Romantic Literature

As George Ross Ridge suggests in his The Hero in French Romantic Literature (1959), “Romanticism is the point of departure in modern literature” (Ross Ridge, 1959: p.1) and as such can be seen as heralding from a time of enormous social and political flux, representing also a similar departure in the psychology of the individual and the wider society.

In this essay I would like to look at this notion as it displayed in three of the era’s dramas: Horace Walpole’s The Mysterious Mother (1768, 2000), Robert Southey’s Wat Tyler (1794, 2000) and Lord Byron’s The Two Foscari (1821: 2000). These particular plays, I think, are exemplars of the Romantic interest in both the internal space of psychosexuality and the external passion for politics and notions of individual freedom. As we shall see, in the Romantic imagination these two ideas were closely linked, what George Ross Ridge terms as being “personally involved in the spirit of the age” (Ross Ridge, 1959: p.2); the sexual and the revolutionary drive being symbiotically co-joined in an aesthetic celebration of being.

Romantic Literature

Horace Walpole’s play The Myserious Mother was considered by Henry Beers (1899) as being “more absurd than horrible” (Beers, 1899: p.241) and, as Baines and Burns point out in their Introductory essay to the Oxford edition:

“Coleridge called it ‘the most disgusting, detestable, vile composition that ever came from the hand of man. No one with a spark of manliness, of which Horace Walpole had none, could have written it”

However, a contemporary, Post-Freudian reading of the play reveals some remarkable insights in the text that, as Walpole himself asserted in the play’s Postscript, suggest comparisons with both Sophocles and Euripides (Walpole, 2000: p.65).

The narrative of Walpole’s drama weaves a complex network of interconnected strains that converge in the last scene. It is a play very much about the keeping of secrets and the problems that arise from deceit, especially as it relates to morality and psychosexual transgression. The central character of Edmund exists as the fulcrum between the two portraits of early Romantic womanhood, the binary that is studied so adroitly in Mario Praz’s The Romantic Agony (1970), consisting of, on the one hand, the unobtainable beauty in the guise of Adeliza and the figure of evil sexual pleasure, the Countess.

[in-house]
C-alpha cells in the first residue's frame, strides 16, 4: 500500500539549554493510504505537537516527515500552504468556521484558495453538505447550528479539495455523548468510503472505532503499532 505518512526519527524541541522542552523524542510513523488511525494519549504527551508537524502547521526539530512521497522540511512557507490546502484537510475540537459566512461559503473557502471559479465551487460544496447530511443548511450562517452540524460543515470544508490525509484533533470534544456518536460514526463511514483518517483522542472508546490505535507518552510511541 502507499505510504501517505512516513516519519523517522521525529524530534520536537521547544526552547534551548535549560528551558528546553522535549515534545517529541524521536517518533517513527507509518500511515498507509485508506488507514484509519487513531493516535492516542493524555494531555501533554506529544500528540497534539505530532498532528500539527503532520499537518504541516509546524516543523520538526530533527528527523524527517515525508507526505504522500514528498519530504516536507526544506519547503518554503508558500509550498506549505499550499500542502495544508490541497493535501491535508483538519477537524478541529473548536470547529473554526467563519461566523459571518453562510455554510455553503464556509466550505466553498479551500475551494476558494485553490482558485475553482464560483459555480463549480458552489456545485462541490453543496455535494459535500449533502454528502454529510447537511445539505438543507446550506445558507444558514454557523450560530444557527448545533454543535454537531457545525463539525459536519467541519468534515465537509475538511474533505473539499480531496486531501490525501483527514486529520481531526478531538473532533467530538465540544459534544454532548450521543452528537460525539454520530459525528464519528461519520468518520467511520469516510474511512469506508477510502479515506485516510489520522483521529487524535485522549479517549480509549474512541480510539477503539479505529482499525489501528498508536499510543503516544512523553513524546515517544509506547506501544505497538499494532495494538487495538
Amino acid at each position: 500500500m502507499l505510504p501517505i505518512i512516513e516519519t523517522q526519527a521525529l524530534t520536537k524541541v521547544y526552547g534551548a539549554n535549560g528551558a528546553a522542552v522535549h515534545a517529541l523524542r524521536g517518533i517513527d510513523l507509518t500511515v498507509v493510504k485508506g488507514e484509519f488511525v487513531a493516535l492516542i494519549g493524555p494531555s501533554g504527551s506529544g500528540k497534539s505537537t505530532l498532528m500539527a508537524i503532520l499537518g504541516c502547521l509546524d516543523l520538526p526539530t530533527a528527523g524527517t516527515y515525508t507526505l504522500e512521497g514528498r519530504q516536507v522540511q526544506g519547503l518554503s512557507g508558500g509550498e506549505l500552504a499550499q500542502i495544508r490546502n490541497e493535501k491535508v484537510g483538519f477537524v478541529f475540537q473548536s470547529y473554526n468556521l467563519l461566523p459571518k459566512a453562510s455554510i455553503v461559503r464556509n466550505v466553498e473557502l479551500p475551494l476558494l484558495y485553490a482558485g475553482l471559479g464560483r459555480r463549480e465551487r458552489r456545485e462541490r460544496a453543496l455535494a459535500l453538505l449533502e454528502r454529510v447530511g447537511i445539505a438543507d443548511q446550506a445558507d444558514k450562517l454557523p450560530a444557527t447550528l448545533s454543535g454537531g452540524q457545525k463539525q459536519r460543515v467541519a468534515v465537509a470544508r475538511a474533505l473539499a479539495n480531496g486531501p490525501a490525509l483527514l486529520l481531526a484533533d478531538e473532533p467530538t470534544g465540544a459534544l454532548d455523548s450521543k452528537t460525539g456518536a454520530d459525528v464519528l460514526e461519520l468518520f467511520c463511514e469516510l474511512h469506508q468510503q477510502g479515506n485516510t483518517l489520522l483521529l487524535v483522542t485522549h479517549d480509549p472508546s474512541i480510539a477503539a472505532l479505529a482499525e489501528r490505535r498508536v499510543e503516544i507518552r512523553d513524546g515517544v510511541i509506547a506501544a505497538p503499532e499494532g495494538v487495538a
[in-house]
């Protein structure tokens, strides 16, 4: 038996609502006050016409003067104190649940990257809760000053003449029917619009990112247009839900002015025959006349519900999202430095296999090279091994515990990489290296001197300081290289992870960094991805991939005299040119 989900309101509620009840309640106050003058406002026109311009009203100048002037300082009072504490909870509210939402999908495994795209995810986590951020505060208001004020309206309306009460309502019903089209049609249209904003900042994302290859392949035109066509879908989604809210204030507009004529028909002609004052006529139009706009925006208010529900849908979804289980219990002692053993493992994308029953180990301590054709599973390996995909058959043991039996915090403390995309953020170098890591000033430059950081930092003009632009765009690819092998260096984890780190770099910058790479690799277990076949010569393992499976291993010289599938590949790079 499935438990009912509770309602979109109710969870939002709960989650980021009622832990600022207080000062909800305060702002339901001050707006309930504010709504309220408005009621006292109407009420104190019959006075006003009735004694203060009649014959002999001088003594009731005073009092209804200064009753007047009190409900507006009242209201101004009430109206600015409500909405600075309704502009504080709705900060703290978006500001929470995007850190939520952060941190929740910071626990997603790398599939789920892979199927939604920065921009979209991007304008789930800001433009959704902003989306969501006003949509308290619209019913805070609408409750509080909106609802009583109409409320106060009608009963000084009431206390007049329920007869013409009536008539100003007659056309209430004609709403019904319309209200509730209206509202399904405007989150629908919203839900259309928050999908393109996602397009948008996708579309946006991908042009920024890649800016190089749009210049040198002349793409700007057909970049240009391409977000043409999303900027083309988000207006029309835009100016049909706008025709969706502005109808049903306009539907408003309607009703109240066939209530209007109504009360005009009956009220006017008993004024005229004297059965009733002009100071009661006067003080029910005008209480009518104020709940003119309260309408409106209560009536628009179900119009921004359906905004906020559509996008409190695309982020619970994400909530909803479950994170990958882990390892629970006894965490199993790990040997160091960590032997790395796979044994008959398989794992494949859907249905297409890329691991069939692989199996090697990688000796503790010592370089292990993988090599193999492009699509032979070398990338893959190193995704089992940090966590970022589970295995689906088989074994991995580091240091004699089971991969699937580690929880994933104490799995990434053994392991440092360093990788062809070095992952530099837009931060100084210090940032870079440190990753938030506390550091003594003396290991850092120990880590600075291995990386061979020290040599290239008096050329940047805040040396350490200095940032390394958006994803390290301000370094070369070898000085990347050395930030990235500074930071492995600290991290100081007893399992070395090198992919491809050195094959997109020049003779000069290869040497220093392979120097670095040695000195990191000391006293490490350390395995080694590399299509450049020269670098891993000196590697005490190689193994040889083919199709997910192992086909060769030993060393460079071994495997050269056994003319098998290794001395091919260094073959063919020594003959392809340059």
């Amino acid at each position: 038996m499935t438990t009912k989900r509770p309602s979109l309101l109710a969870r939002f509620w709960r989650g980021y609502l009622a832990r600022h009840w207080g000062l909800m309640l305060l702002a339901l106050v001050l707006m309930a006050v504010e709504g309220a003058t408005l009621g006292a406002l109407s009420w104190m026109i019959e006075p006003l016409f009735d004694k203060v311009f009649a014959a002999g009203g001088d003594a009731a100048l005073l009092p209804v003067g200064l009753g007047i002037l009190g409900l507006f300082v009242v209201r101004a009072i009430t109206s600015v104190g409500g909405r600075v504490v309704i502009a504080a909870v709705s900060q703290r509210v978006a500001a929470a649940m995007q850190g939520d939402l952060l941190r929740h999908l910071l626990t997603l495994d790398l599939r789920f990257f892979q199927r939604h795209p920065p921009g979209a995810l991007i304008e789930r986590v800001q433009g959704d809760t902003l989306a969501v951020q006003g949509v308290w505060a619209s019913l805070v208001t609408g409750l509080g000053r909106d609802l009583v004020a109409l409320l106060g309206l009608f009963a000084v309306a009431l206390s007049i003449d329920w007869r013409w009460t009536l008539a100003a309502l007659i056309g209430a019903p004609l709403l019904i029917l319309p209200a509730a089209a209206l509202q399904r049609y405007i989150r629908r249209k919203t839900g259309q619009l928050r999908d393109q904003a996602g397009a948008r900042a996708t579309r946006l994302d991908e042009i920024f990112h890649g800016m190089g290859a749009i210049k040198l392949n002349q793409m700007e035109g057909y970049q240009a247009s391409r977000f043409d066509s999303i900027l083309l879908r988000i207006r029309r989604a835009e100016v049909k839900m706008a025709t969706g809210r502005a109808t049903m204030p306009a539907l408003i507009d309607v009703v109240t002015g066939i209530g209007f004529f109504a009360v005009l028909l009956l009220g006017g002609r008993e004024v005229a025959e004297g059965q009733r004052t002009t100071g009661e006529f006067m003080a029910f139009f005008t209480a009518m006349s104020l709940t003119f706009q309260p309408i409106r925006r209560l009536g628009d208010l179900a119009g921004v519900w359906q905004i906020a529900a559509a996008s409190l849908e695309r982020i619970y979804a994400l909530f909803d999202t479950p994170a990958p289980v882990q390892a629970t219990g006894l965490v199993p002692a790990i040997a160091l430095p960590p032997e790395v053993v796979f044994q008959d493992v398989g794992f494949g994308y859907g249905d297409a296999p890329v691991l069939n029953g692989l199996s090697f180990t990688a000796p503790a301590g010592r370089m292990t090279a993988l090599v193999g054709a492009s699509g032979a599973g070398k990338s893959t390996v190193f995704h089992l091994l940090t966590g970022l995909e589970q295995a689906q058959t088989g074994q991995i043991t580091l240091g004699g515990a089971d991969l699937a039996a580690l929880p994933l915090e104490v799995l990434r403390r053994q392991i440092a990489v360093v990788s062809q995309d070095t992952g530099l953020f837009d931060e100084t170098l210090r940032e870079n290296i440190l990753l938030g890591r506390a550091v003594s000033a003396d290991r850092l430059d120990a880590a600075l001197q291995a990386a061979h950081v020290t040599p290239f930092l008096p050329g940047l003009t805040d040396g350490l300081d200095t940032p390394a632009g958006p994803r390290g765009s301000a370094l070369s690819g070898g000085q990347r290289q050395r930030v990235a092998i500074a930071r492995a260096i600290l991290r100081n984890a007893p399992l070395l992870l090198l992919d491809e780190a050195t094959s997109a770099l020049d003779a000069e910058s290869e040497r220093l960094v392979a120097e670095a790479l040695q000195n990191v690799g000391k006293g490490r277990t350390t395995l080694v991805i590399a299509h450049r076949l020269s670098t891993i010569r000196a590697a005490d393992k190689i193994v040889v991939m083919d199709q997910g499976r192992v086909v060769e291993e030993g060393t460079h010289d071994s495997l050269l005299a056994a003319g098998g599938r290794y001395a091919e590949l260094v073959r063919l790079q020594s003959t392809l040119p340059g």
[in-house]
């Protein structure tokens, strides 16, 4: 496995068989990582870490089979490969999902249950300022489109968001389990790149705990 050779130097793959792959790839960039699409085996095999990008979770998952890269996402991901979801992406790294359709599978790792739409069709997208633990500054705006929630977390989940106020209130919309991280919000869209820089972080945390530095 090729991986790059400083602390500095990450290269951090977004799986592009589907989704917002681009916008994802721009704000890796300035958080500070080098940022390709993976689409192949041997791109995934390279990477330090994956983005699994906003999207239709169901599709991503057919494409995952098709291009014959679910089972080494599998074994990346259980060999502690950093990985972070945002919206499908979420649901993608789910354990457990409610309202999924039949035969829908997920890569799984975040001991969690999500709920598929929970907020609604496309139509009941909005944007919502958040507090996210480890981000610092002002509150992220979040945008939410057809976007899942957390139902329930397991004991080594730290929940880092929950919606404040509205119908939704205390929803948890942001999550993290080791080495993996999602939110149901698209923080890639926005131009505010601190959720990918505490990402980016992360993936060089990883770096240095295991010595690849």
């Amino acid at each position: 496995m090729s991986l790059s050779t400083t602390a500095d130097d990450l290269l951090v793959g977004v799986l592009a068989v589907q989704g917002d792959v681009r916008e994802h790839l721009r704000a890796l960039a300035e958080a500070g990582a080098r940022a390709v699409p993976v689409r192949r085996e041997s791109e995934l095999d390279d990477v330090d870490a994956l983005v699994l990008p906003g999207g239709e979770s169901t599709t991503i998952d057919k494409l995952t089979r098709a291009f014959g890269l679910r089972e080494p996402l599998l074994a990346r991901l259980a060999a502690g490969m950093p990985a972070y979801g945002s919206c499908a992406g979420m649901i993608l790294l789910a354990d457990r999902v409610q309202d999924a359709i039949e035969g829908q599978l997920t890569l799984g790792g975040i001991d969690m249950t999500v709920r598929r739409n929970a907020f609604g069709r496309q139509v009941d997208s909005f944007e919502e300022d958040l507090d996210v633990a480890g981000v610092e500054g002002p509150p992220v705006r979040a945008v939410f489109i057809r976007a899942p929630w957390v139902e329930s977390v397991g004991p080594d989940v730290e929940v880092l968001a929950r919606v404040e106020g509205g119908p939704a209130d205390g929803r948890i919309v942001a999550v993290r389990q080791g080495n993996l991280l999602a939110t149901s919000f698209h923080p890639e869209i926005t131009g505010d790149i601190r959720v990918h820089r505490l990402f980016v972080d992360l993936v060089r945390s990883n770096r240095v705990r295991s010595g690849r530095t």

Through the central motif of incest, both of these figures of womanhood become unobtainable, a clear signifier for the Romantic castrated psychosexual sense; the ecstasy of ‘la belle dame sans merci’ (Praz, 1970: p.97) that was so much a part of the Romantic imagination.

The character of Edmund is an everyman both in the Eighteenth century sense of being trapped by his own desires and also in a highly twentieth century sense through being trapped in an unresolved Oedipal triangle that threatens the stability of not only his own psychology but the socio-politics of his country:

“Edmund: Am I not Narbonne’s prince? Who shall rule here
But Narbonne? Have I sapped my country’s laws,
Or played the tyrant? Who shall banish me?
Am I a recreant knight?”

In this scene Walpole cleverly equates Edmund’s unconscious Oedipal situation with the politics of Narbonne, the ghost of his father is the unseen factor in both and, in fact, the entire play as the Countess’ feelings towards her husband and seeming hatred of her son is shown to be a mask for her true Oedipal desires. Edmund’s words at the end of Act III have a Freudian edge to them that elevates the play above the simply absurd or the “disgusting”:

“Edmund:…Why so adored the memory of my father,
And so abhorred the presence of the son?
But now, and to thy eyes I seemed my father –
At least for that resemblance-sake embrace me”

This reflects, I think, a vital strain in the Romantic imagination, that of the unattainable and tragic passion, what M.H. Abrams described as a state in which “man remains inescapably conditioned by passion and by chance and death and mutability” (Abrams, 1973: p.306). We see, perhaps in Walpole’s play the beginnings of this desire for both idealism and transgression of hitherto accepted boundaries, a desire that would manifest itself not only psychologically but politically as well.